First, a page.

To get 2010 started off right, pick up Eileen and Jerry Spinelli's Today I Will: A Year of Quotes, Notes, and Promises to Myself. Unlike any other daily calendar or "year of blah blah" book I've seen, Today I Will draws lessons from children's literature to help make the new year happy. Each day's features a quotation from a well-loved book, a meditation on the meaning of the quotation, and a promise to act -- in a large way or a subtle one -- on the lesson it illustrates. Some quotations correlate to the date, i.e. Anne Frank's "In spite of everything I still believe that people are really good at heart" on her birthday, June 12. All the entries are opportunities to take a moment from our hectic lives and really think about living. Today's is "Marty, don't you ever run away from a problem" from Phyllis Reynolds Naylor's Shiloh. I have a copy myself, and while I'm (already) behind, I think Today I Will is a unique way to experience the year.
Our new titles shelves brimmeth over with great new arrivals. Staffer Hannah adores Henry in Love, a sweet new picture book about Henry's crush on a classmate who does exquisite cartwheels. Waiting for Winter, with illustrations in a warm orange and brown palette, tells the story of several furry friends eagerly anticipating the first snow. Be sure to pick up my latest favorite, All the World, written by Liz Scanlon and illustrated by Marla Frazee. I want it to win the Caldecott this year, but it's an underdog to the critics' pick, Jerry Pinkney's The Lion and the Mouse. Luckily, with the ALA Midwinter Conference (in Boston!) happening in just over a week, we won't have to wait long to find out the winner! You can attend the ceremony at the Boston Convention and Exhibition Center at 7:30 am on Monday, the 18th. If you're not a Boston resident, or not a morning person, never fear: you'll be able to watch it streaming online.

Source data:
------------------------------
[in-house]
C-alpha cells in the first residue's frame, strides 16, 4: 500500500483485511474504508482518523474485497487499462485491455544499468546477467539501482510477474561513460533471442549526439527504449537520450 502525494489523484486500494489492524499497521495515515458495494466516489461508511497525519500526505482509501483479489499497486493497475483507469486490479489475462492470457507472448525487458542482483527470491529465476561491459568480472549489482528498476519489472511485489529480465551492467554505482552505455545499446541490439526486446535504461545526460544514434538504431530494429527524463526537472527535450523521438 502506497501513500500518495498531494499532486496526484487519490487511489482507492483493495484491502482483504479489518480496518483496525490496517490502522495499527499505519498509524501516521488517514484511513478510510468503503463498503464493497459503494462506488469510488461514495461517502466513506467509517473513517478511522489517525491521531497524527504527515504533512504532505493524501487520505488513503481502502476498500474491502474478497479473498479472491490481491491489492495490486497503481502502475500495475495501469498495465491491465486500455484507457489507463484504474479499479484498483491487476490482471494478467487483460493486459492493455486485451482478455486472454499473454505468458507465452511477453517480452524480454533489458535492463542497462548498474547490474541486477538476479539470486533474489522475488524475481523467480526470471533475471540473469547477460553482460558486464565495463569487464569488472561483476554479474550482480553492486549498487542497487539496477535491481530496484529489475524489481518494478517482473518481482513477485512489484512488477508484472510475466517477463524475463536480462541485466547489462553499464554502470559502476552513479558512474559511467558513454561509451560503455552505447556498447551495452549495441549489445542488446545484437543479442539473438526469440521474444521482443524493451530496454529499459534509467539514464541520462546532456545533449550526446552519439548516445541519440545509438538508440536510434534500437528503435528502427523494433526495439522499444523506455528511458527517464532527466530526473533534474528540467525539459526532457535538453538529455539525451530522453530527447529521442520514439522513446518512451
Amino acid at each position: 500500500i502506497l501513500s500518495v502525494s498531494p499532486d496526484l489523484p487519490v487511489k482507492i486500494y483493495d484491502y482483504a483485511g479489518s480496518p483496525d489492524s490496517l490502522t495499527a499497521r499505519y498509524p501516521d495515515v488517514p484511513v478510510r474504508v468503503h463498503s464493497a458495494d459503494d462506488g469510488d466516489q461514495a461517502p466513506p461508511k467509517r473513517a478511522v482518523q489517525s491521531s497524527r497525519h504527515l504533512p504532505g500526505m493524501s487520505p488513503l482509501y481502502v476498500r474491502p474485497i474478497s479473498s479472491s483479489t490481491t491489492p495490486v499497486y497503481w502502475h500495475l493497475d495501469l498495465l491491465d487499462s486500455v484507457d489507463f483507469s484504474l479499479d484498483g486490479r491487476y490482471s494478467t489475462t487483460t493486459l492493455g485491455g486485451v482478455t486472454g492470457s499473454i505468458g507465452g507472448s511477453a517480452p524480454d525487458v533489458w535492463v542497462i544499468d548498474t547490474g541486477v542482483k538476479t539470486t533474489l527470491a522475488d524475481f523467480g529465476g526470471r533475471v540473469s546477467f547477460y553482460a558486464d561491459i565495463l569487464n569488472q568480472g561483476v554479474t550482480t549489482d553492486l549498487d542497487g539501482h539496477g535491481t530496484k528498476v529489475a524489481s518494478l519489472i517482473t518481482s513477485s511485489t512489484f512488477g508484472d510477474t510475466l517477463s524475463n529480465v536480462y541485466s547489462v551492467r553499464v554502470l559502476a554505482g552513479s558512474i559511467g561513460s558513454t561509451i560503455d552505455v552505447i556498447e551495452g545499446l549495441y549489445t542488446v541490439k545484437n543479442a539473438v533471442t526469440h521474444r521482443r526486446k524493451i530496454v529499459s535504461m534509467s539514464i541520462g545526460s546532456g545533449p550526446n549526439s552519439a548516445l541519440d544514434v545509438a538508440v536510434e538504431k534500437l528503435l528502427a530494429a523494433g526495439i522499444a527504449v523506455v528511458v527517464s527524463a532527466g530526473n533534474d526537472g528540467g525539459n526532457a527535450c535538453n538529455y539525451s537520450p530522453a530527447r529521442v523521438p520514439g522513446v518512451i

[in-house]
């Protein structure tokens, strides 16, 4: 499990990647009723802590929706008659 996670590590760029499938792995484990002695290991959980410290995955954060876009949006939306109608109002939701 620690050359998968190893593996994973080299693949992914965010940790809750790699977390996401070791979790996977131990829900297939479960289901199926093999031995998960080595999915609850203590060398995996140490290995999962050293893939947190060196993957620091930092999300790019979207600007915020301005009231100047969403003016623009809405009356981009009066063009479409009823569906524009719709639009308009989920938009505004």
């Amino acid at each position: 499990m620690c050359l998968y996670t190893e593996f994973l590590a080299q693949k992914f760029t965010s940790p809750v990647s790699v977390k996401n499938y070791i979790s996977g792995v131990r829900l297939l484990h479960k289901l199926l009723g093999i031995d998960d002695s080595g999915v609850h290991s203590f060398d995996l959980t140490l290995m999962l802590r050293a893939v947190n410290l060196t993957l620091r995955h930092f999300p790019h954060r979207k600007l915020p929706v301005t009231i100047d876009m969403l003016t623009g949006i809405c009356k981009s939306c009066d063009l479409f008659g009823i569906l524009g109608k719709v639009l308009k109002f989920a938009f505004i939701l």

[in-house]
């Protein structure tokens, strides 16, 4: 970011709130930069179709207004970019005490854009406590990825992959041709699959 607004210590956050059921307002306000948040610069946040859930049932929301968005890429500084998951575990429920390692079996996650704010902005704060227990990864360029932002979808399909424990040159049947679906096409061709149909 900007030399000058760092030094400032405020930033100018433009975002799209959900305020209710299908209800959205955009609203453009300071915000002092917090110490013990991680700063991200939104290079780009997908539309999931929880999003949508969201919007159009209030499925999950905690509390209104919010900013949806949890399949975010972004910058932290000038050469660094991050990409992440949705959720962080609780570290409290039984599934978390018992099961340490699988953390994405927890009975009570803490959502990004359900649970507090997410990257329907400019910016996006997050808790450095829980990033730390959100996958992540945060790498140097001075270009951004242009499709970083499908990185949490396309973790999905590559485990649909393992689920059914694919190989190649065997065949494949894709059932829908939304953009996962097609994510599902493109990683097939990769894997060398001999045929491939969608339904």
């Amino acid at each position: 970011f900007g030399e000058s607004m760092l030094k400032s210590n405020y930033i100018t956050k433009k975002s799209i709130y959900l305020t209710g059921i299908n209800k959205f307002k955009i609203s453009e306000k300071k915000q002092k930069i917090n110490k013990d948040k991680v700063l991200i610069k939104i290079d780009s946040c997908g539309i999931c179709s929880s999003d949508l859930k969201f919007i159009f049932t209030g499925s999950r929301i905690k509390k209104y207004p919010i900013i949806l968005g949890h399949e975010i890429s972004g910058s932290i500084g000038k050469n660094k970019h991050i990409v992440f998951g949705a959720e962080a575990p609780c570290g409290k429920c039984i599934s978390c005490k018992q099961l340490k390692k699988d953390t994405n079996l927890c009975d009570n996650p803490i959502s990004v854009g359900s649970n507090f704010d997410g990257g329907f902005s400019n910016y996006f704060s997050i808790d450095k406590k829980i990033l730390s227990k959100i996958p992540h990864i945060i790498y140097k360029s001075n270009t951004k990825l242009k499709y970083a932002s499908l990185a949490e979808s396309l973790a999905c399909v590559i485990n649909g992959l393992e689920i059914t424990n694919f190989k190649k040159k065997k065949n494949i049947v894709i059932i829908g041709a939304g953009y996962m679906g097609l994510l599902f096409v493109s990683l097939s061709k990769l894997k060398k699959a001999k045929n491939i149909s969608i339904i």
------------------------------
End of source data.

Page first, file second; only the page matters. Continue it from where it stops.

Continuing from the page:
YA authors seem especially busy lately. For the Twilight fan, we've got Captivate, featuring tricksy pixies, along with Hush, Hush and Fallen, both starring fallen angels. (I predict fallen angels will be this year's vampires. Bloodsuckers are so 2009.) Mike Lupica's football drama, Million Year Throw, includes a cameo by the Patriots -- what more could you ask for? Michelle's excited about Carolyn Mackler's new novel Tangled, in which a tropical summer vacation irrevocably changes four friends.
In national children's lit news, Katherine Paterson has just been named the National Ambassador for Young People's Literature by the Library of Congress. Paterson is the author of chapter books Jacob Have I Loved and Bridge to Terabithia (among many others). She'll serve a two-year term, during which she'll promote world-wide literacy for young people. Paterson is only the second National Ambassador; the first person ever to hold the position was one of our favorite funny guys, Jon Scieszka.
Last but certainly not least, The Horn Book, the children's lit magazine I hold so dear, has just launched with a new format! I'm looking forward to poring over lots of first-time columns and full color pages.
Can you believe all the good stuff happening in 2010? And it's just begun! To quote Neil Gaiman, literary love of my life (as I am wont to do, probably too often):
I hope you read some fine books and kiss someone who thinks you're wonderful, and don't forget to make some art -- write or draw or build or sing or live as only you can. And I hope, somewhere in the next year, you surprise yourself.